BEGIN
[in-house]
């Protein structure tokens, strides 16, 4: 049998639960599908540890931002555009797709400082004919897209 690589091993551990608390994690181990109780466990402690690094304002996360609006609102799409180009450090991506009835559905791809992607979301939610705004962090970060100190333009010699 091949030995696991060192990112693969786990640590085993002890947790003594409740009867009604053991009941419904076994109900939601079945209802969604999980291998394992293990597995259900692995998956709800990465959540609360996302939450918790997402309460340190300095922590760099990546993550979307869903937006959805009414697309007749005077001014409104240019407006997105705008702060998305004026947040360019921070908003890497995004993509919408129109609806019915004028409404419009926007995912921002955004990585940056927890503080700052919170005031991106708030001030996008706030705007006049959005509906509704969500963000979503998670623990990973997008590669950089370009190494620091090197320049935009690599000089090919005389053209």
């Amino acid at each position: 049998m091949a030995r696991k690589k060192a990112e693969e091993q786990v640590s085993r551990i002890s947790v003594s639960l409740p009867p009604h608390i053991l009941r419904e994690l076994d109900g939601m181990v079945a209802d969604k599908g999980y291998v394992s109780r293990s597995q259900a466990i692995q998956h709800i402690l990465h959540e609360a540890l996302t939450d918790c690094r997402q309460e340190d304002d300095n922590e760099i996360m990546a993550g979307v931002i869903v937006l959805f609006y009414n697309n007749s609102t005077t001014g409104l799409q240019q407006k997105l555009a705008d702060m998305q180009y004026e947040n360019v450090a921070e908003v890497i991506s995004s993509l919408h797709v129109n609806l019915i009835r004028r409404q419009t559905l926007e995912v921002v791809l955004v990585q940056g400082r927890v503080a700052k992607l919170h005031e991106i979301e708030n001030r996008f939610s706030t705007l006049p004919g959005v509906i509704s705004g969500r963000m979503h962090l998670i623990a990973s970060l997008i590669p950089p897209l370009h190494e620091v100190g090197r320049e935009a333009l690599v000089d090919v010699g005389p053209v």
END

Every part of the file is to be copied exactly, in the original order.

[in-house]
């Protein structure tokens, strides 16, 4: 049998639960599908540890931002555009797709400082004919897209 690589091993551990608390994690181990109780466990402690690094304002996360609006609102799409180009450090991506009835559905791809992607979301939610705004962090970060100190333009010699 091949030995696991060192990112693969786990640590085993002890947790003594409740009867009604053991009941419904076994109900939601079945209802969604999980291998394992293990597995259900692995998956709800990465959540609360996302939450918790997402309460340190300095922590760099990546993550979307869903937006959805009414697309007749005077001014409104240019407006997105705008702060998305004026947040360019921070908003890497995004993509919408129109609806019915004028409404419009926007995912921002955004990585940056927890503080700052919170005031991106708030001030996008706030705007006049959005509906509704969500963000979503998670623990990973997008590669950089370009190494620091090197320049935009690599000089090919005389053209």
């Amino acid at each position: 049998m091949a030995r696991k690589k060192a990112e693969e091993q786990v640590s085993r551990i002890s947790v003594s639960l409740p009867p009604h608390i053991l009941r419904e994690l076994d109900g939601m181990v079945a209802d969604k599908g999980y291998v394992s109780r293990s597995q259900a466990i692995q998956h709800i402690l990465h959540e609360a540890l996302t939450d918790c690094r997402q309460e340190d304002d300095n922590e760099i996360m990546a993550g979307v931002i869903v937006l959805f609006y009414n697309n007749s609102t005077t001014g409104l799409q240019q407006k997105l555009a705008d702060m998305q180009y004026e947040n360019v450090a921070e908003v890497i991506s995004s993509l919408h797709v129109n609806l019915i009835r004028r409404q419009t559905l926007e995912v921002v791809l955004v990585q940056g400082r927890v503080a700052k992607l919170h005031e991106i979301e708030n001030r996008f939610s706030t705007l006049p004919g959005v509906i509704s705004g969500r963000m979503h962090l998670i623990a990973s970060l997008i590669p950089p897209l370009h190494e620091v100190g090197r320049e935009a333009l690599v000089d090919v010699g005389p053209v």